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Quebec teachers leaning on each other as negotiations to end strike grind on

December 4, 2023
The Canadian Press

(jekershner7/Getty Images)
By Thomas MacDonald

When her union began a general unlimited strike last month, Gatineau-based teacher Genevieve Savard braced for what she called a “crossing of the desert.”

The roughly 66,000-member teachers union — Federation autonome de l’enseignement or FAE — doesn’t offer strike pay, and Savard, a recently single mother, is a junior teacher at the bottom of the pay scale. She supports the strike, but says her circumstances made it impossible to put money aside to prepare for the loss of income.

She followed conversations between teachers on social media. That’s how she heard about Entraide pour les profs en greve — “Help for striking teachers” in English — a Facebook page where strikers can swap financial assistance, tips and donations.

Savard reached out to the page in a message explaining her situation. “Then the next day, they got back to me,” she said in a phone interview. “I was told, ‘Genevieve, there are people who want to help teachers, who are aware of the struggle you’re going through, who are supportive, and who would like to help you.”’

The page privately matched her with another woman, a former teacher. “She told me, ‘Genevieve, I understand what you’re going through, I’ve been there. I want to give you a helping hand.”’ Savard said the woman has sent money for groceries and bills and offered to stay in touch in case Savard needs anything else.

“The help was spontaneous, generous,” Savard said. “It’s someone I don’t know at all.”

Since it launched on Nov. 25, the Facebook page has amassed almost 5,000 members and countless posts. They’ve come both from strikers seeking aid and teachers or their supporters offering clothes, toys, coupons, local deal alerts and other assistance.

“We really expected to help 10, 12 teachers, then we thought we would have done our good deed,” Marjorie Guilbault, one of the page founders, said in an interview. “But in just 24 hours, there were more than two thousand people who joined.”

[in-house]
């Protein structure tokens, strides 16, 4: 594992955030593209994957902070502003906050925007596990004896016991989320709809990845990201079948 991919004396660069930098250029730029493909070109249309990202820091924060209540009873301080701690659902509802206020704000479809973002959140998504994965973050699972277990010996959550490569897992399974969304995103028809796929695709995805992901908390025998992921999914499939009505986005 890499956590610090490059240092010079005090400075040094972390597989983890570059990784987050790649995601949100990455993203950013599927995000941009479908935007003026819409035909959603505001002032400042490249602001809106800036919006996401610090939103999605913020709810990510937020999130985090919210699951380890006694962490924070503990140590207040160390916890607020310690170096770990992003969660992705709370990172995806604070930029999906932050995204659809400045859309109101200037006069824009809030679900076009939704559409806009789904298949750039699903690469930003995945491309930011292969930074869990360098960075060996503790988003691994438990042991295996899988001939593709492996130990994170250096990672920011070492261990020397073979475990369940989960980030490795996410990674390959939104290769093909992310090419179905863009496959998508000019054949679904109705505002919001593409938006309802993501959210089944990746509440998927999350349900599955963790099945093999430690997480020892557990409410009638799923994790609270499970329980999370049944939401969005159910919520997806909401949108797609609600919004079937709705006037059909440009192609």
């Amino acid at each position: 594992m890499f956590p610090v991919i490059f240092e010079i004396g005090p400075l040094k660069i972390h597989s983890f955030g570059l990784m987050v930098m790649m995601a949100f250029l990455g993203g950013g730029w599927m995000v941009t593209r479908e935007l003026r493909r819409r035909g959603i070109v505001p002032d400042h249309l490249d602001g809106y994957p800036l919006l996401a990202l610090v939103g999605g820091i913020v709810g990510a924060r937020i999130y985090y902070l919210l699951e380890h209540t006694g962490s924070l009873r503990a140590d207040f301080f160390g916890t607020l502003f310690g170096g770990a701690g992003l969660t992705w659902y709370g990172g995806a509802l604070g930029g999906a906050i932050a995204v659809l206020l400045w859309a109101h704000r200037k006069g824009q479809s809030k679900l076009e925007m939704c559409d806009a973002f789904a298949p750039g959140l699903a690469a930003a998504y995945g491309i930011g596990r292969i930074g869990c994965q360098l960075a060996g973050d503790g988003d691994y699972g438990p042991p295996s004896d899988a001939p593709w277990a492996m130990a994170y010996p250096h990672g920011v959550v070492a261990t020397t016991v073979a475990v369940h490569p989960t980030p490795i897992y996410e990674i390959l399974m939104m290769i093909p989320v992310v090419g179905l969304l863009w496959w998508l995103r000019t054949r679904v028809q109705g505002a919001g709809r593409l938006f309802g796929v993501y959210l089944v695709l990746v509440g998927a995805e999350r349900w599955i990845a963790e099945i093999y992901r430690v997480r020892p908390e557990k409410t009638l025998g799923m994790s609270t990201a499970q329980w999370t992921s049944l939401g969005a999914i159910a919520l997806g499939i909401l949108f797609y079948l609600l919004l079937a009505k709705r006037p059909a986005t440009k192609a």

Guilbault, a teacher herself who belongs to a different union, said she got the idea for the Facebook page after seeing social media posts from striking teachers expressing anxiety about their bills and asking for tips. One week later, she said the page is receiving help requests by the hundreds.

“We didn’t expect it to be so popular, and we didn’t expect so many people to donate,” she aaid.

Despite the success of the page and the good deeds stemming from it, both Guilbault and Savard say what they ultimately want is a deal with the province that ends the strike and improves work conditions for teachers.

“We want things to change so that we are recognized for our true worth, we have the help that we need, we have the services that we need and we don’t need to go back to the street to make ourselves heard,” Savard said.

Among the FAE’s goals in negotiations with the government are pay increases and reforms to class composition that the union says would reduce teachers’ workload and better accommodate students who require additional attention.

There was at least some hope of progress in negotiations Friday evening when FAE President Melanie Hubert said the provincial government had made an “interesting” offer that addressed class composition. She said the union’s negotiating team nevertheless rejected the deal, deeming it not yet “satisfactory” enough to end the strike that has forced the closure of around 800 schools across the province.

Hubert said the union planned to submit a counter offer “as soon as possible,” adding she hoped “intense” negotiation sessions would continue all weekend. She added, however, that a return to class on Monday seemed “very, very, very optimistic.”

The FAE is one of several Quebec public-sector unions currently holding strikes. Others, including one union representing 95,000 teachers, have been holding temporary strikes, the next of which is scheduled to take place between Dec. 8 and Dec. 14.

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